–                     Bhasin

THE AXE EFFECT – Perfect utilisation of the Segmenting, Targeting and Positioning model

Axe was born in France in the Year 1983. 24 years later, this brand is Unilever’s bestselling brand worldwide. It is also one of the rare brands which can boast of replicating its entire marketing mix across geographical boundaries. The campaigns that we see in India are the same as elsewhere abroad.

Axe Effect
Axe Effect

The Axe deodorant was popular in India in the Grey market (duty paid shops). Impressed by the volume of Axe sold there, Axe deodorant was launched in India in 1999. The brand launch was very quiet and had the strategy of ‘High Price, Low Promotion’. At that time, the deo market was a nascent one with an estimated market size of Rs 72 crore. HLL, at that time, had the brands Denim and Rexona and was ruling the market. Axe was priced at a premium above the Denim brand (also a mens deodorant brand). In just three years flat, Axe had a market share of over 35% and HLL started phasing out Denim to concentrate more on Axe.

Axe, one of the naughtier brands in India, is targeted at males aged 16-25. The brand is positioned in a manner to promote itself on the underlying message that (a) Axe users are high on confidence, and (b) women are seduced by Axe users and hence, they make the first move. What makes the brand even more approachable is that no hunks are used in the ads, rather ordinary, regular guys are seen as getting hit on by girls.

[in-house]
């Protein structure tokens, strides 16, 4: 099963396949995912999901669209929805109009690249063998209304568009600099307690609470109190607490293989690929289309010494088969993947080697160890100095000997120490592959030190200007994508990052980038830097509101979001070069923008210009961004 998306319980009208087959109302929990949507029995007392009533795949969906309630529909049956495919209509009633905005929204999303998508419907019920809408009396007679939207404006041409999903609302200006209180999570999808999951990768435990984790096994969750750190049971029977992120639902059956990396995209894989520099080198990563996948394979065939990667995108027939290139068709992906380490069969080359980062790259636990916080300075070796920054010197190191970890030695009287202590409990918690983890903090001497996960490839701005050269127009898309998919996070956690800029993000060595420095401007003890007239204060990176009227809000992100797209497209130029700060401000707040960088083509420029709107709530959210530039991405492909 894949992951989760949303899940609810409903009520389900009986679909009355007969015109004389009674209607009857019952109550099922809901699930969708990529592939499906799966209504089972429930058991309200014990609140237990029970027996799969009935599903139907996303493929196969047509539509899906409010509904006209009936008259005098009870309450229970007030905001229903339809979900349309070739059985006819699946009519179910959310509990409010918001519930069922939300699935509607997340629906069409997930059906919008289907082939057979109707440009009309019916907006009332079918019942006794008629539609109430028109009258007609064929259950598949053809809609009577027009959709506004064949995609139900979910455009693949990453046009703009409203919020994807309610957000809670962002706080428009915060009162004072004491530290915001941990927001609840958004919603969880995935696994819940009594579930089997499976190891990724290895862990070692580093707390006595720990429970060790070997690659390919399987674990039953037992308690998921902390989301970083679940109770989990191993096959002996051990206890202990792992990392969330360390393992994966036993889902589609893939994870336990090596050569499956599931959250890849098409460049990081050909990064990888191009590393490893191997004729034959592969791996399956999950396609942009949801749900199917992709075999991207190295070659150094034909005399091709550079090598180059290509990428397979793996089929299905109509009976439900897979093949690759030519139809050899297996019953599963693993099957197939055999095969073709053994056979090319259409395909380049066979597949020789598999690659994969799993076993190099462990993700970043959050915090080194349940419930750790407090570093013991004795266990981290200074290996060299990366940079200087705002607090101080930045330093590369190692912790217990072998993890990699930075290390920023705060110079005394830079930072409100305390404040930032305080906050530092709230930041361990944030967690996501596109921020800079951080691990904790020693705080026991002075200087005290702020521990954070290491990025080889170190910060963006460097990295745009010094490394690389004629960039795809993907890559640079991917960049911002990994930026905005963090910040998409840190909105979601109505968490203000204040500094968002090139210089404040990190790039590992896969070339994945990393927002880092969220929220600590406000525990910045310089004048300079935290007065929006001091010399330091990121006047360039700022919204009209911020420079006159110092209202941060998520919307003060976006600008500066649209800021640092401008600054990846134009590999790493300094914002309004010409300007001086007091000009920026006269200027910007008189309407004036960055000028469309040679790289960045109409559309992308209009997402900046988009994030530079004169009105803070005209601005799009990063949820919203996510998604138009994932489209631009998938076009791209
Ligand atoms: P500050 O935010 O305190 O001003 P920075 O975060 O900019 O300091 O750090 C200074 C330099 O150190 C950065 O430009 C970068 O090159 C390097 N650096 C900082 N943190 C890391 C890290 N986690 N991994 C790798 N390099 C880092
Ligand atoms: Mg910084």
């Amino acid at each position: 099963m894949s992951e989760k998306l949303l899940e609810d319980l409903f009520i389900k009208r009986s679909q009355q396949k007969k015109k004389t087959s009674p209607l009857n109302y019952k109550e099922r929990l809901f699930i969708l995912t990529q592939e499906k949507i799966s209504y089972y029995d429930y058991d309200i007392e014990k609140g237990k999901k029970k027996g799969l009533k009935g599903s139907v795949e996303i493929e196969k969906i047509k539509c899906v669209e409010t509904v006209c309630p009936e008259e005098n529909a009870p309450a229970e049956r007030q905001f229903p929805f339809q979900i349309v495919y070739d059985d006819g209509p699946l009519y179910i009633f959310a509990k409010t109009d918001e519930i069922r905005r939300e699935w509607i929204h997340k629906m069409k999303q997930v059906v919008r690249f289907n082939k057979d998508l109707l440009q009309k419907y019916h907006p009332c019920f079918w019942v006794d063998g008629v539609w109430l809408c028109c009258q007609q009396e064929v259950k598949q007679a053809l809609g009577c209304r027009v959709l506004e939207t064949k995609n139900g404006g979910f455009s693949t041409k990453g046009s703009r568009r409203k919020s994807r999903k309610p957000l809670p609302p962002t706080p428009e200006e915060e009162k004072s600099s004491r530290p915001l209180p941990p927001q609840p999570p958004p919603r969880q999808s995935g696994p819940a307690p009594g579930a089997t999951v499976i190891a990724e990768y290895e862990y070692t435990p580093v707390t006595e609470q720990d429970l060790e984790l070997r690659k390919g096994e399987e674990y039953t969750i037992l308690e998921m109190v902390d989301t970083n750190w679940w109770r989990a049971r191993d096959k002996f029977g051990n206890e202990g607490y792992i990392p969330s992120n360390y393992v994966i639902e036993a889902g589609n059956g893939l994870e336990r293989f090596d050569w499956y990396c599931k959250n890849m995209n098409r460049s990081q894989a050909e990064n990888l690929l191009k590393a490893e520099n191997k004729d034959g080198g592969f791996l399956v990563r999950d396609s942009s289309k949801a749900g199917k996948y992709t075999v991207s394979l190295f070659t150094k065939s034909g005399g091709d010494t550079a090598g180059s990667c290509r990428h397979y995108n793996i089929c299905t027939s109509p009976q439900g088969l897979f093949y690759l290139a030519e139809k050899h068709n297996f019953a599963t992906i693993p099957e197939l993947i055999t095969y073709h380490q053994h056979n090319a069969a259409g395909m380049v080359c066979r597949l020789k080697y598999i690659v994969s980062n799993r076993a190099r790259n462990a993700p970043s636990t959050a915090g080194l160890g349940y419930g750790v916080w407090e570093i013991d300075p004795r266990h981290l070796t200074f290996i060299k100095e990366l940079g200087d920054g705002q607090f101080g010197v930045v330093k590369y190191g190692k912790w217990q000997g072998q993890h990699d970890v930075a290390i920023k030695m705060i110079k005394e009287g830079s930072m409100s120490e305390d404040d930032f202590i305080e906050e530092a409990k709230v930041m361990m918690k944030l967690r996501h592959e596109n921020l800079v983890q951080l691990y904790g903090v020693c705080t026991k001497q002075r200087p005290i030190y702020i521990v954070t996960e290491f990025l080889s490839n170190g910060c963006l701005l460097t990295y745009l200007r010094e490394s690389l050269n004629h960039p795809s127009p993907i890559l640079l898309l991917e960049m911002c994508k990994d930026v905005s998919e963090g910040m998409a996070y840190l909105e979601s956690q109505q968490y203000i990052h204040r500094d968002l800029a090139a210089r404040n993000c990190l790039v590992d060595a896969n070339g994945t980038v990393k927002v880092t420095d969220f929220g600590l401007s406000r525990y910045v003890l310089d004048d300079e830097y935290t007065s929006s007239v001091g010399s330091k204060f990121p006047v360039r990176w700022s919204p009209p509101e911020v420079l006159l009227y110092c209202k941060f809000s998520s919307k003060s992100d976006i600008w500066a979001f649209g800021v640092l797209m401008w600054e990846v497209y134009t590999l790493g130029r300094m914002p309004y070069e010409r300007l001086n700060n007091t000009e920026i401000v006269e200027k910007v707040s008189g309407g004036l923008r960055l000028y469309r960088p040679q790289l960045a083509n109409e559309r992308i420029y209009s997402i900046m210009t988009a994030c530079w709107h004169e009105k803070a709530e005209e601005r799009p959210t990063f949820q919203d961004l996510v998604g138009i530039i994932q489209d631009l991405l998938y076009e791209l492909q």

Along with these, the brand also ensures that customers are constantly engaged with new fragrances and campaigns. Over the years, Axe has had high-profile launches of its new fragrance CLICK, the Axe Land campaign, Axe-Academy, Axe Voodoo and Phenomenon. Axe has also started its Internet based marketing initiative in India with Axe Land which involves a virtual trip to the Axe world. Another web initiative was The Axe Effect. Check it out at

Online involvement, intensive viral ads plus chat room activity involving consumers talking about AXE, their favourite fragrances, the AXE effect, their experiences in the mating game – all played a role in the powerful brand building of Axe. For instance, dozens of bloggers who were intrigued by the Pitman anti-perspirant deodorant print campaign chose to write about it and referred over 100,000 consumers to the Axe website to play the game and try to get a keychain.

Not only does the brand use TV commercials to its advantage, but it also uses its print ads effectively. Besides print, the brand also uses outdoors for maximum impact. Hence, Axe is a classic example of the 360 degree branding effort.

TV Commercials: